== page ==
Many modern Deep Learning systems struggle with classification when brittle, nearly invisible features are added to their input, creating adversarial examples. In addition to this, the a best formulation of layers for a given problem in the architecture of a neural network is not known, although there are many high-performance solutions to this problem. We aim to “grow” neural networks, instead of randomly initializing them, with the hope of being able to find more robust architectures which go around mountains instead of getting stuck in crevices. By slowly expanding the number of parameters (or “growing” the neural network), we hope to achieve two goals: reduce the training time (by not optimizing on parameters we don’t yet need), and evaluate the difference in decision criteria of neural networks which have this growth property.
ANN’s use approximations of neurons that only resemble biological neurons in so many ways. We aim to discover better biological corollaries to artificial neurons by training a neural network to be a “better” neuron.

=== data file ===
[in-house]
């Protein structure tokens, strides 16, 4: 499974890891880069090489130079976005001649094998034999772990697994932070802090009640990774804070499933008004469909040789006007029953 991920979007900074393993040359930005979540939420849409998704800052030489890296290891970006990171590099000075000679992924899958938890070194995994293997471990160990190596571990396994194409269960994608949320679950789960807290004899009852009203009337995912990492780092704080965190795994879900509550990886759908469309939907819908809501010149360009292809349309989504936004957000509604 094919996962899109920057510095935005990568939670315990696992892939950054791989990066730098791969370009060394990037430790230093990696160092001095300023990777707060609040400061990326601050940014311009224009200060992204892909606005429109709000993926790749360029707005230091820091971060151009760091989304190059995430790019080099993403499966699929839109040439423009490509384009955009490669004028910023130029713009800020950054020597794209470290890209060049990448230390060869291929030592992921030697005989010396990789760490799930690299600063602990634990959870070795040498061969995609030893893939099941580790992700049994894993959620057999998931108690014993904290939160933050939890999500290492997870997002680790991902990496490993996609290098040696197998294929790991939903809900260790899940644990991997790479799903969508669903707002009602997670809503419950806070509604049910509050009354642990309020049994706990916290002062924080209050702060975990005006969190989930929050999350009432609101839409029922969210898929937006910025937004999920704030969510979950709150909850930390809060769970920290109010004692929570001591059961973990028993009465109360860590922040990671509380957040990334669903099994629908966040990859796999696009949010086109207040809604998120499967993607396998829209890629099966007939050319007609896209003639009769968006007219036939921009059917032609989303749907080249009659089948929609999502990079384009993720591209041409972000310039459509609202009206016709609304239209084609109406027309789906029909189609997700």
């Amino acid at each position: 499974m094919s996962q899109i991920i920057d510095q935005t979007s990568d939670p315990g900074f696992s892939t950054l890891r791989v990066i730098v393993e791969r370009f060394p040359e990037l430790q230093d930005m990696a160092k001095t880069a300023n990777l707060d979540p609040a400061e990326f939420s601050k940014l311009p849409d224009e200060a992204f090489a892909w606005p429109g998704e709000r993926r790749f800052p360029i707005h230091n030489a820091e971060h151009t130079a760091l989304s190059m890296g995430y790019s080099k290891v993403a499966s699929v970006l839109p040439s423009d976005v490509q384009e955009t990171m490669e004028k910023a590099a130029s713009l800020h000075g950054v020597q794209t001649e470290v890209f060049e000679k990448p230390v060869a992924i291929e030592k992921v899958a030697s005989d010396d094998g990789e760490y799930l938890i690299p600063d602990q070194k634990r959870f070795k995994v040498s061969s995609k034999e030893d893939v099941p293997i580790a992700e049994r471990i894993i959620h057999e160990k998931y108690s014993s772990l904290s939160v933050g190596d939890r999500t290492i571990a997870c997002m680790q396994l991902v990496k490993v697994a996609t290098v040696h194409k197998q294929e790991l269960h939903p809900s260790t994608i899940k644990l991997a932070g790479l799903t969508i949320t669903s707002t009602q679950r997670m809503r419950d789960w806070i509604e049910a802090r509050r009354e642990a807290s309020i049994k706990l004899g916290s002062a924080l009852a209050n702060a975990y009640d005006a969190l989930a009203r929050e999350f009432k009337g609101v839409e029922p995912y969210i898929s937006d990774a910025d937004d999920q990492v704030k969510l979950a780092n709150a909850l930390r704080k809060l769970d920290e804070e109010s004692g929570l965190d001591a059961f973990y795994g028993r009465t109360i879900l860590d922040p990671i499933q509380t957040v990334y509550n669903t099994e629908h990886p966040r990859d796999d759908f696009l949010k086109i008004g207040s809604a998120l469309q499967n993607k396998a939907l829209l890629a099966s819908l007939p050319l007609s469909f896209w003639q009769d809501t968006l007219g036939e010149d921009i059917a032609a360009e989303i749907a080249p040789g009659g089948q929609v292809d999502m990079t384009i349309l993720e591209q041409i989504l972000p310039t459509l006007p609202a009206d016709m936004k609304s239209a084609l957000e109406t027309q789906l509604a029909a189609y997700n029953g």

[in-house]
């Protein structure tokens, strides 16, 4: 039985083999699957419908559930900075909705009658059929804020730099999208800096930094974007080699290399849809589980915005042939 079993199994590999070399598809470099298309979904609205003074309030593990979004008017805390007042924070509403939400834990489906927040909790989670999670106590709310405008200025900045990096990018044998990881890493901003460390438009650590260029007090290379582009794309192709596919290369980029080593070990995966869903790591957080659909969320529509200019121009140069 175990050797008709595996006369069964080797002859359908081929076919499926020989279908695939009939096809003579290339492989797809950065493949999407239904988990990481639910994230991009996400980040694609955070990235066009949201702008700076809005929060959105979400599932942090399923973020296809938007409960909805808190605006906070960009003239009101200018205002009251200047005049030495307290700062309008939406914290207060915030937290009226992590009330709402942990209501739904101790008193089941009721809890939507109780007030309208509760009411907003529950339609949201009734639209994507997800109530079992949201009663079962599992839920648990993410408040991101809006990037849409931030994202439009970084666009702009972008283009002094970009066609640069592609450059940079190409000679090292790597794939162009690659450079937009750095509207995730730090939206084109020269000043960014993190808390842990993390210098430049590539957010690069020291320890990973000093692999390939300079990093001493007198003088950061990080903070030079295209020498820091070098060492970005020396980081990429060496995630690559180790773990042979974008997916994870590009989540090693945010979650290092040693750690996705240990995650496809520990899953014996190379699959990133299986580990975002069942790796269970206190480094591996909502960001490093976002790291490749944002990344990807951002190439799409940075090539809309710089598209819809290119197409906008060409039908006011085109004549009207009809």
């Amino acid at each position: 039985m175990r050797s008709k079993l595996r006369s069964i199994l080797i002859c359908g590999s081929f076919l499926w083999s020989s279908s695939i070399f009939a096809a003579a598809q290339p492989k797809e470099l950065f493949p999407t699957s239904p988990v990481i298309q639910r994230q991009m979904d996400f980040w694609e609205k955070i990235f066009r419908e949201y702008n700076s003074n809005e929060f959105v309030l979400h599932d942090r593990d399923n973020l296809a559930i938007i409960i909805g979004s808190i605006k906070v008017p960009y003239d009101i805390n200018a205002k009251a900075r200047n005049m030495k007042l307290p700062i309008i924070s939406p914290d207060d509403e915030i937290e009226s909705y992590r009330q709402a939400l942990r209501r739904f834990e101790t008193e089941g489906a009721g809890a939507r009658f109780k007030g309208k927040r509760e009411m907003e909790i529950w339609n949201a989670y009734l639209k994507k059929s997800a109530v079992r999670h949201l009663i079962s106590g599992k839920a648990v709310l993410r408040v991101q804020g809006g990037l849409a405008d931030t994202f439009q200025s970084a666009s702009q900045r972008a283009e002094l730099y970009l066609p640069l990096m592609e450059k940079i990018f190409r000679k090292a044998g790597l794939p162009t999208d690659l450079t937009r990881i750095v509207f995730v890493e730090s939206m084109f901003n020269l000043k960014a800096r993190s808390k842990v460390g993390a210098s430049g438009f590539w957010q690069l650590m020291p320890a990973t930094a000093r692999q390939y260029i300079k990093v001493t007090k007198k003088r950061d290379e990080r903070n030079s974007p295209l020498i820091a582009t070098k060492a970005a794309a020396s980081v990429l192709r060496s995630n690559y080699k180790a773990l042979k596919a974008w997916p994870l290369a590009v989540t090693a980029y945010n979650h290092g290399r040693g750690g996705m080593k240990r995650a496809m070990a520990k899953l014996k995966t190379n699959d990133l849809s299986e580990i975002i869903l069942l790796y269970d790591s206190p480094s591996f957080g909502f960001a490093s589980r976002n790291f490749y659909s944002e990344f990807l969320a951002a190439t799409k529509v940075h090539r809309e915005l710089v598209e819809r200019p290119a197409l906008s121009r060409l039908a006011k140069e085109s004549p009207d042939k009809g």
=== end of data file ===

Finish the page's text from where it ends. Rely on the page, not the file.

This project meets every [day] from [time] to [time]. See the Schedule page for the most up to date information about location and time.
To be updated.
More exciting findings forthcoming.
- READ. RTFM (read the fun manual). A few minutes of reading the documentation can save you countless hours of painstaking toil.
- Create the smallest possible version of a “growing” neural network using a single layer dnn on a toy problem. Iteratively append and train a neural network, and quantify the results to move forward.
- Upgrade the problem to be more complex.
- Test out different strategies for growing a neural network (subdividing, appending, splitting, activation function optimization, sharing weights or not sharing weights).
- Apply some of these concepts to something like inception and train an imagenet classifier to write a paper about.
More reearch and resources forthcoming.